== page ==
Scripture and Tradition in Judaism: The Challenge of Modernity
Date: Monday, December 05, 2016
College Avenue Student Center, 126 College Avenue, New Brunswick
Benjamin Sommer, The Jewish Theological Seminary
One of the most important, but least understood, doctrines of Judaism is the idea of the Torah she-be-al Peh, or the Oral Torah. Professor Sommer will discuss what the Talmudic rabbis mean when they talk of the Oral Torah and how it is related to the Written Torah. He will note how this ancient categorization is affected by the work of several modern Jewish thinkers, and also how it helps us understand why modern Jewish and Catholic theology are less threatened by biblical criticism than Protestant theology is. In examining these issues, we will read texts from the Bible and rabbinic literature, with a few brief detours into the Dead Sea Scrolls.
Benjamin D. Sommer is Professor of Bible at the Jewish Theological Seminary of America. Previously he was the Director of the Crown Family Center for Jewish Studies at Northwestern University, where he taught from 1994 through 2008. He has been a visiting faculty member at the Hebrew University, the Shalom Hartman Institute, the University of Chicago, and Brite Divinity School of Texas Christian University. He has been a Fellow of the Tikvah Center for Law and Jewish Civilization at the New York University Law School, the Israel Institute for Advanced Studies, the Yad Hanadiv Foundation, and the American Council of Learned Societies.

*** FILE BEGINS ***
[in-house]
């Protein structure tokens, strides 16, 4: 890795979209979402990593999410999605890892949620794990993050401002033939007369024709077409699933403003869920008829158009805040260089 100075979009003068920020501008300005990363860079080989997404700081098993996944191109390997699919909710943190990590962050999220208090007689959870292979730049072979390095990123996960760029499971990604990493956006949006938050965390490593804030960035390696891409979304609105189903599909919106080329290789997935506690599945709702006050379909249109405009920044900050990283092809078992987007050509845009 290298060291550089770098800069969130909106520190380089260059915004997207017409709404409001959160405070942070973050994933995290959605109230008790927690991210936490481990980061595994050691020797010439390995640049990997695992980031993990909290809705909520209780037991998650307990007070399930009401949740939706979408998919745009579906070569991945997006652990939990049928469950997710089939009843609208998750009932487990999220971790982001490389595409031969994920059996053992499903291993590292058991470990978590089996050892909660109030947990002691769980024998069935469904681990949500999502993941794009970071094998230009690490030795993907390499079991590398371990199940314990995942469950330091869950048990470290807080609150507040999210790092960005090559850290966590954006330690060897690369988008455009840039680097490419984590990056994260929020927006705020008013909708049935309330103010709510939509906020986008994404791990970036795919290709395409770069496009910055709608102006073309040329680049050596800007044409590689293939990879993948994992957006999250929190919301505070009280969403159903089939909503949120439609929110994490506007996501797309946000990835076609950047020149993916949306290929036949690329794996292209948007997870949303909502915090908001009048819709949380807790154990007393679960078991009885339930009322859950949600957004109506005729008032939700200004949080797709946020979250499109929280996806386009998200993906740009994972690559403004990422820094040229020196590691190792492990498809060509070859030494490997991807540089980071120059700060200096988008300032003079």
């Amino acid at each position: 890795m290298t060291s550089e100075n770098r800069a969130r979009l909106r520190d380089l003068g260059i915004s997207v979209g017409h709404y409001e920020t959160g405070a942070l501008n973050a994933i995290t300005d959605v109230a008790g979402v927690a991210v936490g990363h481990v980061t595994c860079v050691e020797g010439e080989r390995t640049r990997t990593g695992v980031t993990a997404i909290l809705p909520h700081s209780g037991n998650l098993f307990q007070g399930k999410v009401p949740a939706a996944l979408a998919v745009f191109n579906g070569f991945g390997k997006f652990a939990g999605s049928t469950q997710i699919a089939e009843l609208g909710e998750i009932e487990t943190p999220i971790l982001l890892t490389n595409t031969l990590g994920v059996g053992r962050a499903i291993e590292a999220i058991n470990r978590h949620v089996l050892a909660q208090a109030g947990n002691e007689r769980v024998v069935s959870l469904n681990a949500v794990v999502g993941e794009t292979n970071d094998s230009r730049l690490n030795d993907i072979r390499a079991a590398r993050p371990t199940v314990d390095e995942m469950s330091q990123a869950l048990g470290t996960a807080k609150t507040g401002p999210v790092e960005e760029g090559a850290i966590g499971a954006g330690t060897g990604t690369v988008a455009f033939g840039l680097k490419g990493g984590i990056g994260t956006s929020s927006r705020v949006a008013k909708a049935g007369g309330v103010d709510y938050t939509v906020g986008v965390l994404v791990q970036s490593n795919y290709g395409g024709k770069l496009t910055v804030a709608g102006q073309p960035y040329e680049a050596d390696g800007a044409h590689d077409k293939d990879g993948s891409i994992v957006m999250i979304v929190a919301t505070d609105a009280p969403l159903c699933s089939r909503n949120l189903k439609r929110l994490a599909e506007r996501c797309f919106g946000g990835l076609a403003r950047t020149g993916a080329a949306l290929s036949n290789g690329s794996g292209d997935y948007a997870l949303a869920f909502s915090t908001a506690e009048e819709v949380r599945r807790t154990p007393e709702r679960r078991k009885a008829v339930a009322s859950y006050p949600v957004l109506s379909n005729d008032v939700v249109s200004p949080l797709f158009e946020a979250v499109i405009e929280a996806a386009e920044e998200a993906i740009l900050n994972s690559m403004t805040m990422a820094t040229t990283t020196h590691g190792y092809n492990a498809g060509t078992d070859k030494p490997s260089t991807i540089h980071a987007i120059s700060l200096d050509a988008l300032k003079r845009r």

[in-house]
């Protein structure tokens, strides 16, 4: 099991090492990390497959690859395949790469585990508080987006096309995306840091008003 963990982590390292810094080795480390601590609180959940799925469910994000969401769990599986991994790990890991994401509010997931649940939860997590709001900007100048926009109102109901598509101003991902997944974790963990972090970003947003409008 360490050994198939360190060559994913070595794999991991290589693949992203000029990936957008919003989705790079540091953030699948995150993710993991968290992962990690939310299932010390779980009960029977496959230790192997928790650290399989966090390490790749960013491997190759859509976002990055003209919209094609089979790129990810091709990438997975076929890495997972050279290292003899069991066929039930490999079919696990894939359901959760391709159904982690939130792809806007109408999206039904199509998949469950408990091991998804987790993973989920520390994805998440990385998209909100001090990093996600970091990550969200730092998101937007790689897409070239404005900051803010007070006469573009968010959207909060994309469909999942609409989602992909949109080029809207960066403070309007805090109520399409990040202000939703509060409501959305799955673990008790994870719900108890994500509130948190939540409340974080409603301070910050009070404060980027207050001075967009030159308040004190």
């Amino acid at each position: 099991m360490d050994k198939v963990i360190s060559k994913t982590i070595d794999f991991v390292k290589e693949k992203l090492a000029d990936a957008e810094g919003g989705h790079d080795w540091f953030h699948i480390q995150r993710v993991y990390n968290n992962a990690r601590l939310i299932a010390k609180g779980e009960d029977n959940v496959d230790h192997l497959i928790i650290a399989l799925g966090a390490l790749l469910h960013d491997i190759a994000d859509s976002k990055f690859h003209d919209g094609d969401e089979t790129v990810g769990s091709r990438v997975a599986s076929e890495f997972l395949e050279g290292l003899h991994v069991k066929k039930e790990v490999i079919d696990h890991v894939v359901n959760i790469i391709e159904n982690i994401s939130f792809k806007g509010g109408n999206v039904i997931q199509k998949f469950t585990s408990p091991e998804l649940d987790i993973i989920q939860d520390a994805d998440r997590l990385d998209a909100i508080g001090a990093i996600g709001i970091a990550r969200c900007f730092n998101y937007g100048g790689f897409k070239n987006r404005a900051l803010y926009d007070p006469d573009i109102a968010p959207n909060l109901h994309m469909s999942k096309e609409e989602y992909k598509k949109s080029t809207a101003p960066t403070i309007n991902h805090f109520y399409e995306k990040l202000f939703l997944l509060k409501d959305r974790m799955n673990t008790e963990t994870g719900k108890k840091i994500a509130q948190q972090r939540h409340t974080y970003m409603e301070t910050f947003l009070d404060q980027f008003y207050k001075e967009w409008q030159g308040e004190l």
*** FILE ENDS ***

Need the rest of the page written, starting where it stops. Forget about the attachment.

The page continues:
Dr. Sommer's most recent book, Revelation and Authority: Sinai in Jewish Scripture and Tradition (Yale University Press, 2015), was selected as a recommended book in religion by Publishers Weekly, which described it as a "groundbreaking work . . . Clearly written and broad in application . . . an important read for Jewish laypeople, clergy, and scholars . . . [and] also likely to appeal to non-Jews who want to make modern biblical scholarship relevant for believers." The Israeli newspaper Ha'aretz described it as "a synthesis of intellectual acuity, clarity, deep knowledge of classical Jewish texts throughout the generations along with contemporary Christian theology and ancient Near Eastern literature...Sommer is a traditionalist and yet an iconoclast - he shatters idols and prejudices in order to nurture Jewish tradition and its applicability today." A finalist for both the Jordan Schnitzer Prize awarded by the Association for Jewish Studies in the field of Jewish thought and philosophy and for the National Jewish Book Award, the book traces an approach to revelation found among modern Jewish thinkers such as Abraham Joshua Heschel back to biblical texts themselves. Dr. Sommer's earlier book, The Bodies of God and the World of Ancient Israel (Cambridge University Press, 2009), received a best book award from the American Academy of Religion and the Jordan Schnitzer Award from the Association for Jewish Studies. His first book, A Prophet Reads Scripture: Allusion in Isaiah 40-66 (Stanford University Press, 1998), was awarded the Salo Wittmayer Baron Prize by the American Academy of Jewish Research. He is currently working on the Jewish Publication Society's Psalms commentary.
Supported by the Sagner Family Foundation